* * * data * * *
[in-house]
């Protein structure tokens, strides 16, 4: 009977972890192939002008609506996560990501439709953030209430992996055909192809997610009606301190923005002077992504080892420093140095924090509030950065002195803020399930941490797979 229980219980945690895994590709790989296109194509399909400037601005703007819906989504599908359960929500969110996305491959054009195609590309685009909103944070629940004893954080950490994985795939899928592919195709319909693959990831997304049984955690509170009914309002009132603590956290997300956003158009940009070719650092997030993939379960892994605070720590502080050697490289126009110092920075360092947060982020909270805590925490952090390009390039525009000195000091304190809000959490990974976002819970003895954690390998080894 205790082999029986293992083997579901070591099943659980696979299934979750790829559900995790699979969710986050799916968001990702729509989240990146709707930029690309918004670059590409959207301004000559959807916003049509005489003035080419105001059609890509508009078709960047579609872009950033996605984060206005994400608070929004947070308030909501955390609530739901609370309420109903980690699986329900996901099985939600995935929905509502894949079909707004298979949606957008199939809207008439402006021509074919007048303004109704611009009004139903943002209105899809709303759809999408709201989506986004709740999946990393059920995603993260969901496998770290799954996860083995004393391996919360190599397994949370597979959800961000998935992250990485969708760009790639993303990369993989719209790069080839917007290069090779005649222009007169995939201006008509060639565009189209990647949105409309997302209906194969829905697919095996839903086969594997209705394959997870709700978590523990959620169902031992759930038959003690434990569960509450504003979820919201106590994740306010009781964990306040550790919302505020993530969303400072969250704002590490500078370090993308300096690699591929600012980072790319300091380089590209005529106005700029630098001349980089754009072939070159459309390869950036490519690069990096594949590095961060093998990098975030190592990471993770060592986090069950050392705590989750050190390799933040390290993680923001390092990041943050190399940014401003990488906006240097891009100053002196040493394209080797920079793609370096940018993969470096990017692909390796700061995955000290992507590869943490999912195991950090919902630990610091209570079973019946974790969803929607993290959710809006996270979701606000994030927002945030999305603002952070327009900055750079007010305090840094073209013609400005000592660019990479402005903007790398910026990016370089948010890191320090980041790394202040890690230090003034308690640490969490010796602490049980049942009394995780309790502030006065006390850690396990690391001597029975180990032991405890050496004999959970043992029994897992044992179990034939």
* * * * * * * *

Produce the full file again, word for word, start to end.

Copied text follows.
[in-house]
């Protein structure tokens, strides 16, 4: 009977972890192939002008609506996560990501439709953030209430992996055909192809997610009606301190923005002077992504080892420093140095924090509030950065002195803020399930941490797979 229980219980945690895994590709790989296109194509399909400037601005703007819906989504599908359960929500969110996305491959054009195609590309685009909103944070629940004893954080950490994985795939899928592919195709319909693959990831997304049984955690509170009914309002009132603590956290997300956003158009940009070719650092997030993939379960892994605070720590502080050697490289126009110092920075360092947060982020909270805590925490952090390009390039525009000195000091304190809000959490990974976002819970003895954690390998080894 205790082999029986293992083997579901070591099943659980696979299934979750790829559900995790699979969710986050799916968001990702729509989240990146709707930029690309918004670059590409959207301004000559959807916003049509005489003035080419105001059609890509508009078709960047579609872009950033996605984060206005994400608070929004947070308030909501955390609530739901609370309420109903980690699986329900996901099985939600995935929905509502894949079909707004298979949606957008199939809207008439402006021509074919007048303004109704611009009004139903943002209105899809709303759809999408709201989506986004709740999946990393059920995603993260969901496998770290799954996860083995004393391996919360190599397994949370597979959800961000998935992250990485969708760009790639993303990369993989719209790069080839917007290069090779005649222009007169995939201006008509060639565009189209990647949105409309997302209906194969829905697919095996839903086969594997209705394959997870709700978590523990959620169902031992759930038959003690434990569960509450504003979820919201106590994740306010009781964990306040550790919302505020993530969303400072969250704002590490500078370090993308300096690699591929600012980072790319300091380089590209005529106005700029630098001349980089754009072939070159459309390869950036490519690069990096594949590095961060093998990098975030190592990471993770060592986090069950050392705590989750050190390799933040390290993680923001390092990041943050190399940014401003990488906006240097891009100053002196040493394209080797920079793609370096940018993969470096990017692909390796700061995955000290992507590869943490999912195991950090919902630990610091209570079973019946974790969803929607993290959710809006996270979701606000994030927002945030999305603002952070327009900055750079007010305090840094073209013609400005000592660019990479402005903007790398910026990016370089948010890191320090980041790394202040890690230090003034308690640490969490010796602490049980049942009394995780309790502030006065006390850690396990690391001597029975180990032991405890050496004999959970043992029994897992044992179990034939």